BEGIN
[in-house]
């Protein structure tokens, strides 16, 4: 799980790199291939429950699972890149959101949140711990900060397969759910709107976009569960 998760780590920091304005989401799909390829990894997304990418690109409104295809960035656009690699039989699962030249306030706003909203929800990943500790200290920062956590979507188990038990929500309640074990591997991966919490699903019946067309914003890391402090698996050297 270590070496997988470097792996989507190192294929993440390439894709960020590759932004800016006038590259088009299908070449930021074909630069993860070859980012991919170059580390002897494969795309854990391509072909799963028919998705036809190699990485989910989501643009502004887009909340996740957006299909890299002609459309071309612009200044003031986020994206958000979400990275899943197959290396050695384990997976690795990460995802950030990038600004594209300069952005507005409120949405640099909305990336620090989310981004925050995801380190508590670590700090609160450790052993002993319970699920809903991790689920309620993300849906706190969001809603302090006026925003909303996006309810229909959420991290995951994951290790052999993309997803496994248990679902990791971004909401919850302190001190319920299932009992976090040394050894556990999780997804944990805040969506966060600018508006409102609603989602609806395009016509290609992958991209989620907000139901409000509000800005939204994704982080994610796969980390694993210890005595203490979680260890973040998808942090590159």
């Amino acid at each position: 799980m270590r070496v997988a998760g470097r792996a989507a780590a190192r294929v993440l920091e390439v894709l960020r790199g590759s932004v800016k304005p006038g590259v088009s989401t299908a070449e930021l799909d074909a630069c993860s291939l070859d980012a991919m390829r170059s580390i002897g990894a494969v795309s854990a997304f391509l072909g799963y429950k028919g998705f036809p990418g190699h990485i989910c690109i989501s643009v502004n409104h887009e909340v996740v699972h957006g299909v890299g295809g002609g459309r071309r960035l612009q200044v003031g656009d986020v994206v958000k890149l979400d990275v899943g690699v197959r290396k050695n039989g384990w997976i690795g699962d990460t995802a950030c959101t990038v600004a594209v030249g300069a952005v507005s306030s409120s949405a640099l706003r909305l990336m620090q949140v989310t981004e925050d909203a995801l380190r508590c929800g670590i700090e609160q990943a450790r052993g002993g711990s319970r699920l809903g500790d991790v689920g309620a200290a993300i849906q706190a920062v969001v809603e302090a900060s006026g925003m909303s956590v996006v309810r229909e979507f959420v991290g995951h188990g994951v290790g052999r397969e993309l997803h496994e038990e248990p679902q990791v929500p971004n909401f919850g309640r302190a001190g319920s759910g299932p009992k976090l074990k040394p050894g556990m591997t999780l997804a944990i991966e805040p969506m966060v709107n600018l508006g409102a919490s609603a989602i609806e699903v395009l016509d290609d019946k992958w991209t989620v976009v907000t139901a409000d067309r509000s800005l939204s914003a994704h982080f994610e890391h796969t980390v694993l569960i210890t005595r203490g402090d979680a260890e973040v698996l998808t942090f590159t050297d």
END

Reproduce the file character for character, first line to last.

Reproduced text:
[in-house]
């Protein structure tokens, strides 16, 4: 799980790199291939429950699972890149959101949140711990900060397969759910709107976009569960 998760780590920091304005989401799909390829990894997304990418690109409104295809960035656009690699039989699962030249306030706003909203929800990943500790200290920062956590979507188990038990929500309640074990591997991966919490699903019946067309914003890391402090698996050297 270590070496997988470097792996989507190192294929993440390439894709960020590759932004800016006038590259088009299908070449930021074909630069993860070859980012991919170059580390002897494969795309854990391509072909799963028919998705036809190699990485989910989501643009502004887009909340996740957006299909890299002609459309071309612009200044003031986020994206958000979400990275899943197959290396050695384990997976690795990460995802950030990038600004594209300069952005507005409120949405640099909305990336620090989310981004925050995801380190508590670590700090609160450790052993002993319970699920809903991790689920309620993300849906706190969001809603302090006026925003909303996006309810229909959420991290995951994951290790052999993309997803496994248990679902990791971004909401919850302190001190319920299932009992976090040394050894556990999780997804944990805040969506966060600018508006409102609603989602609806395009016509290609992958991209989620907000139901409000509000800005939204994704982080994610796969980390694993210890005595203490979680260890973040998808942090590159």
């Amino acid at each position: 799980m270590r070496v997988a998760g470097r792996a989507a780590a190192r294929v993440l920091e390439v894709l960020r790199g590759s932004v800016k304005p006038g590259v088009s989401t299908a070449e930021l799909d074909a630069c993860s291939l070859d980012a991919m390829r170059s580390i002897g990894a494969v795309s854990a997304f391509l072909g799963y429950k028919g998705f036809p990418g190699h990485i989910c690109i989501s643009v502004n409104h887009e909340v996740v699972h957006g299909v890299g295809g002609g459309r071309r960035l612009q200044v003031g656009d986020v994206v958000k890149l979400d990275v899943g690699v197959r290396k050695n039989g384990w997976i690795g699962d990460t995802a950030c959101t990038v600004a594209v030249g300069a952005v507005s306030s409120s949405a640099l706003r909305l990336m620090q949140v989310t981004e925050d909203a995801l380190r508590c929800g670590i700090e609160q990943a450790r052993g002993g711990s319970r699920l809903g500790d991790v689920g309620a200290a993300i849906q706190a920062v969001v809603e302090a900060s006026g925003m909303s956590v996006v309810r229909e979507f959420v991290g995951h188990g994951v290790g052999r397969e993309l997803h496994e038990e248990p679902q990791v929500p971004n909401f919850g309640r302190a001190g319920s759910g299932p009992k976090l074990k040394p050894g556990m591997t999780l997804a944990i991966e805040p969506m966060v709107n600018l508006g409102a919490s609603a989602i609806e699903v395009l016509d290609d019946k992958w991209t989620v976009v907000t139901a409000d067309r509000s800005l939204s914003a994704h982080f994610e890391h796969t980390v694993l569960i210890t005595r203490g402090d979680a260890e973040v698996l998808t942090f590159t050297d």